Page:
Sunday, May 8, 2011

Review: Snekka - Akropolis (2010, Lusti Music)

Snekka is a Finnish folk band, formed in 2000. Akropolis is their third release to date. The album was produced with Markus Pajakkala, who is the man behind Utopianisti, whose s/t album I reviewed and was enthused by.

Akropolis, an instrumental album, chronicles an imaginary journey from the outskirts of Finland through its capital, Helsinki, all the way to the Akropolis in Greece. It chronicles an ascension through various stages, to a heavenly place, symbolized here by the Akropolis.
We start with the piece called Kaustinen, named after a town in the mid-west of Finland and start our southbound journey to Helsinki. The two pieces, Kaustinen and Helsinki, are short tunes with a similar sound,; drummer and percussionist Oskari Lehtnonen performing a frantic beat (which sounds like a programmed rhythm) and a Tero Hyvaluoma playing restlessly on his fiddle.

In between, we are graced with a variety of folk tunes, some more upbeat and energetic than others. Kaustinen is linked directly to Shottis från Hästgran, which starts in a mellow fashion and somewhat reminding me of Mike Oldfield; along the piece, the band emerges in full power and liven things up, directly leading up without pause to Polska nro. 1. Here you get the whole group in full force, creating a rich and volumetric sound including beautiful keyboards work (in the background) and the electric guitar towards the end. The other Polska-related piece here is called Triplet Polska; however it sounds more like an Irish folk tune. Nonetheless, it has a catchy melody, with an ear-worm effect. This piece gets better as it goes on, with added layers, in the form of keyboards by Matias Tyni.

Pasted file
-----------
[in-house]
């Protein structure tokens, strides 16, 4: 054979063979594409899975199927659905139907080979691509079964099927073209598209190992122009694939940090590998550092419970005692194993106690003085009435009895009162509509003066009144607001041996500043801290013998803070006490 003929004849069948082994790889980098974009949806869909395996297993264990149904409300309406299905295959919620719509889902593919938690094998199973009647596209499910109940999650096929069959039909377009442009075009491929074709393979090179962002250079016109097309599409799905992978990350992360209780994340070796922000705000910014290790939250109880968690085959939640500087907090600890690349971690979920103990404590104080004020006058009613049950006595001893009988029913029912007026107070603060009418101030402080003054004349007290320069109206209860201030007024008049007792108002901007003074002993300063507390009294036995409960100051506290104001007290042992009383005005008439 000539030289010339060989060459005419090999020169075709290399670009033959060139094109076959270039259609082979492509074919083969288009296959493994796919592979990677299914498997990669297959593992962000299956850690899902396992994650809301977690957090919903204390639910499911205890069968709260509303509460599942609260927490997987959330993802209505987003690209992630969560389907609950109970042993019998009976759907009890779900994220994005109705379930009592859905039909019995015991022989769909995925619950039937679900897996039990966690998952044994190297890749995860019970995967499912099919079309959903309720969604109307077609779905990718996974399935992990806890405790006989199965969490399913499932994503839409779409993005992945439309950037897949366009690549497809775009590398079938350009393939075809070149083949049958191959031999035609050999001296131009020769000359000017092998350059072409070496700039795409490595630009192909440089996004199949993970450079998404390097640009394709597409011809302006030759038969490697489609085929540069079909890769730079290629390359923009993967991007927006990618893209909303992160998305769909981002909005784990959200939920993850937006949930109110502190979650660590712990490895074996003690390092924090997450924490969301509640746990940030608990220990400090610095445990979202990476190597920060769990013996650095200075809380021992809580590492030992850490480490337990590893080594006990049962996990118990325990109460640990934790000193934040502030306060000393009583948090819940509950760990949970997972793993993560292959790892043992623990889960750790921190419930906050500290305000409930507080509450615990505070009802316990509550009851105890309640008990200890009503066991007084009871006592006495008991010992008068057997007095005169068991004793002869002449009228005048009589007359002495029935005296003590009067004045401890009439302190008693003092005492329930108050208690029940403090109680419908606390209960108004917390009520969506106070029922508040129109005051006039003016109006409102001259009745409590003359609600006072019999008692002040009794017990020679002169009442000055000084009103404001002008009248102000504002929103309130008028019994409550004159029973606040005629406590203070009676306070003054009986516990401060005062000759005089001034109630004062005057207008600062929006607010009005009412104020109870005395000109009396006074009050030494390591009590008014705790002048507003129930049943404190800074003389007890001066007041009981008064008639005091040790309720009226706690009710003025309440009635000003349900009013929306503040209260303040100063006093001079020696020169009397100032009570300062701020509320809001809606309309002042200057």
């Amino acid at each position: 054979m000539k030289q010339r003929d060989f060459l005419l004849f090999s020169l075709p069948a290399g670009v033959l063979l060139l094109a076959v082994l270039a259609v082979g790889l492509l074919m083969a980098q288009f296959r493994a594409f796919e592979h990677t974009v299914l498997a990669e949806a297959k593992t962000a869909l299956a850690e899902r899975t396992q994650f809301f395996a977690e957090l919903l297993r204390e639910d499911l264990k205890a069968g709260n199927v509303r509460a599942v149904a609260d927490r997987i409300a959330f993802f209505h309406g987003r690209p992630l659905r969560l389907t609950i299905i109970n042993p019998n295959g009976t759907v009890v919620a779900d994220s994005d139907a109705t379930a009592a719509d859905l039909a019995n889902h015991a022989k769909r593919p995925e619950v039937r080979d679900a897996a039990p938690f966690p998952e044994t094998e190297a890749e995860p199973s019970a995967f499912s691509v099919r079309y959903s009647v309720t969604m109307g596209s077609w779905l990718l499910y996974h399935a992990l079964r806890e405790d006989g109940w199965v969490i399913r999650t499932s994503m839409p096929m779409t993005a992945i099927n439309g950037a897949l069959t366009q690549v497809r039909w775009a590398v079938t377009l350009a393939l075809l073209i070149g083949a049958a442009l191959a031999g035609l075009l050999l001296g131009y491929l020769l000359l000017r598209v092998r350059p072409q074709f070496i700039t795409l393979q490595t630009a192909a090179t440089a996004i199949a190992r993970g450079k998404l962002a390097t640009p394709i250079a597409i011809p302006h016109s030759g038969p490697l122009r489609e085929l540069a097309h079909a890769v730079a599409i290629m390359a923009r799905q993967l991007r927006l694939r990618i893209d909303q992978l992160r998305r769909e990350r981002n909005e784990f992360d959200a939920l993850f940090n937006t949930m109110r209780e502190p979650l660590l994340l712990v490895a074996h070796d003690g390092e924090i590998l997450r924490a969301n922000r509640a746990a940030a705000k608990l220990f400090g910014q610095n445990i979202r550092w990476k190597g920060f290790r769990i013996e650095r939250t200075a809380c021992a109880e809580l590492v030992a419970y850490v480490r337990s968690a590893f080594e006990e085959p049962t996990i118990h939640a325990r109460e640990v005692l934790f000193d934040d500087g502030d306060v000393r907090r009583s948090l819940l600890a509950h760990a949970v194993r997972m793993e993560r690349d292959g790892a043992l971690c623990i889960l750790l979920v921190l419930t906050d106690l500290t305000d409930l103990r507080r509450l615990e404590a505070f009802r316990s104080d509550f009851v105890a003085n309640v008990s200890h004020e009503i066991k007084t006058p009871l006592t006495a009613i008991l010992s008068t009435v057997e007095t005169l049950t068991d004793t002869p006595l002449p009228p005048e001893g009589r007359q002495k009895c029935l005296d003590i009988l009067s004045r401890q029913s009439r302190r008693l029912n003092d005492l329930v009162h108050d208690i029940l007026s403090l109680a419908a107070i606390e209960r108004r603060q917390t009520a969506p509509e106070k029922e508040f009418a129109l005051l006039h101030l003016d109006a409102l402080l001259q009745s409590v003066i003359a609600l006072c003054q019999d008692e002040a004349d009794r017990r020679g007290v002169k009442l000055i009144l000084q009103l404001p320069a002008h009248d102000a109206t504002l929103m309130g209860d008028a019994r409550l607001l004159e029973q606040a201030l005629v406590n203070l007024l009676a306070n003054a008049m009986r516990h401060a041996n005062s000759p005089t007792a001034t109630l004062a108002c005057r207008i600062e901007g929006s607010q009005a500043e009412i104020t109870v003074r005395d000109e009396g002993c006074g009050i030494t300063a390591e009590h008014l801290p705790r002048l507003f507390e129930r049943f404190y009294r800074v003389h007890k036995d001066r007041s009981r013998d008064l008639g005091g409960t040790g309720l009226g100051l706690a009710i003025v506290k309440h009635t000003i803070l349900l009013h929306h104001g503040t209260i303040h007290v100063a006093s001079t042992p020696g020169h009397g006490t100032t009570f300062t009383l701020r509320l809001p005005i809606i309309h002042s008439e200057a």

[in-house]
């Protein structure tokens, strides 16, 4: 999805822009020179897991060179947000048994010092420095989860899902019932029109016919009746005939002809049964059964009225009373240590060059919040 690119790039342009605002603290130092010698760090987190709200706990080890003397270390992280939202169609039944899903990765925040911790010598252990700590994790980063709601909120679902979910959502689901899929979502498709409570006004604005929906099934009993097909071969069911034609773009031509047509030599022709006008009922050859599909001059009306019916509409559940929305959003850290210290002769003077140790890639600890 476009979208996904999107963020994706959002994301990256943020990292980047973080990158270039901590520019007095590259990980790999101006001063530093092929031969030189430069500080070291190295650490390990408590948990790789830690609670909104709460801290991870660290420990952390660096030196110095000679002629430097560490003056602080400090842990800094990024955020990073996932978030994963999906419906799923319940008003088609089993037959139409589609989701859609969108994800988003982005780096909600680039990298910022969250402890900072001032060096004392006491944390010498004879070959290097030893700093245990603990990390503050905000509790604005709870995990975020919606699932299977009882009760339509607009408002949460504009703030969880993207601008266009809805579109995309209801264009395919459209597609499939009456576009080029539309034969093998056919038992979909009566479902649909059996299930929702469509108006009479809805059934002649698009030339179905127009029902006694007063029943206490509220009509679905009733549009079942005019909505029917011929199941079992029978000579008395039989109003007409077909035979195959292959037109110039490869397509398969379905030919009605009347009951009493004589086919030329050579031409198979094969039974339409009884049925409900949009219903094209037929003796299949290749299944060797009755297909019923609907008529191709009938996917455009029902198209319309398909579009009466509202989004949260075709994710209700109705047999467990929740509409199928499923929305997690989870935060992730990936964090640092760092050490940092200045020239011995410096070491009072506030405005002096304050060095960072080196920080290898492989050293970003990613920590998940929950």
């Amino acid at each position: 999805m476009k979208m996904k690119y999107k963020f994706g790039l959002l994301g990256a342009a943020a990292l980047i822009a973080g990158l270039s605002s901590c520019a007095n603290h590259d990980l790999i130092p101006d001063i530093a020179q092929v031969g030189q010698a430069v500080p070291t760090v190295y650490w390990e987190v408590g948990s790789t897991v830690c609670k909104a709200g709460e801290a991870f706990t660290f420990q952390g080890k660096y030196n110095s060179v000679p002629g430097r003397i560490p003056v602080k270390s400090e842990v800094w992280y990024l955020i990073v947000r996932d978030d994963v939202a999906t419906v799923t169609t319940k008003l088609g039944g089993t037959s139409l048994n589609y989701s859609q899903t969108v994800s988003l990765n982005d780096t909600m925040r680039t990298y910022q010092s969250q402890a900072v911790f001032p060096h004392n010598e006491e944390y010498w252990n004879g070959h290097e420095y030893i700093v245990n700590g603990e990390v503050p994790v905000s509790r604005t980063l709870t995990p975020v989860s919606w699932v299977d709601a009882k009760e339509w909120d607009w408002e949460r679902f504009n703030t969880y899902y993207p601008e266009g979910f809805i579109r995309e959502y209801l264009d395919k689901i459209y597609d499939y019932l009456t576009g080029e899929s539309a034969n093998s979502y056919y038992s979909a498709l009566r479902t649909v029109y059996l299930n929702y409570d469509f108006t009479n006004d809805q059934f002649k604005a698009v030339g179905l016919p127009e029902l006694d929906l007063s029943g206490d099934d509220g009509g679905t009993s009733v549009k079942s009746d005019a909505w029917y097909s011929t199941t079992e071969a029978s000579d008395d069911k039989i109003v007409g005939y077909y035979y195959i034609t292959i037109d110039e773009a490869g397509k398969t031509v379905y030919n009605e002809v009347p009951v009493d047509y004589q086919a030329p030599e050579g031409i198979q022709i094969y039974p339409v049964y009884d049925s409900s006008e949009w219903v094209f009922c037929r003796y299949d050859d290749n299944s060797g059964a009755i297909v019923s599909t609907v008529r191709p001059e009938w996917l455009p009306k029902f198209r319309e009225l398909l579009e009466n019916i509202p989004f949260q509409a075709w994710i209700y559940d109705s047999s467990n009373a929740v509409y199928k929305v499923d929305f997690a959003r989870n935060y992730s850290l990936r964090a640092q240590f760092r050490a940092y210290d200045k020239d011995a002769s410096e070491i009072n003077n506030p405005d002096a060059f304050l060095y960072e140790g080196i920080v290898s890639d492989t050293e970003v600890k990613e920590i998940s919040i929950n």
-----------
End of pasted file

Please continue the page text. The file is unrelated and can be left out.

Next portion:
I particularly enjoy it when they go a bit over the edge like in Fired. It is a bouncy and bumpy ride, heavier (due to the subtle underlaying electric guitar riff) but still retaining the folk basis. There is a lovely section here that sounds like a deranged folk-fair came into town, featuring Markus Luomala on the accordion. At some points it reminded me of Alamaailman Vasarat.

Snekka doesn’t neglect the tender side, as is evident from the two following tunes, Heimbacka and Cocktail Part II, the latter based on a folk tune called Juottomarssi. Here we have midway, guitarist Olli Seikulla emerges out with a delicate and cool sounding solo, like a breeze hovering over the slightly agitated musical waters.

Their most tender and heart-warming side shines through in the closing title track. Akropolis ends on a dreamy note. It has an ethereal quality, an ambient feel, but not an abstract melody. A bandoneónand a string quartet join in mid-tune giving the piece a heavenly touch and a blissful ending to the album. The ascension is complete.

Akropolis is a beautiful album (and sounds great), but more than that, it has lovely music, the kind that warms the heart to listen to and makes you happy. The band’s folk basis is mixed with rock elements, and dare to explore other musical plains that are not always associated with this kind of music (see the two “city” tunes, Fired and the title piece for instance). I enjoy listening to this album and I’m very interested to hear how they’ll develop from this point onwards, since they sound to me like a band that wants to travel around musically.

- Tero Hyväluoma (violin)
- Markus Luomala (accordion)
- Olli Seikkula (guitars)
- Tarmo Anttila (bass)
- Oskari Lehtonen (drums, percussion)

- Matias Tyni (keys)
- Markus Pajakkala (sound technician)

Official Website
Akropolis entry at Sibelius Academy 

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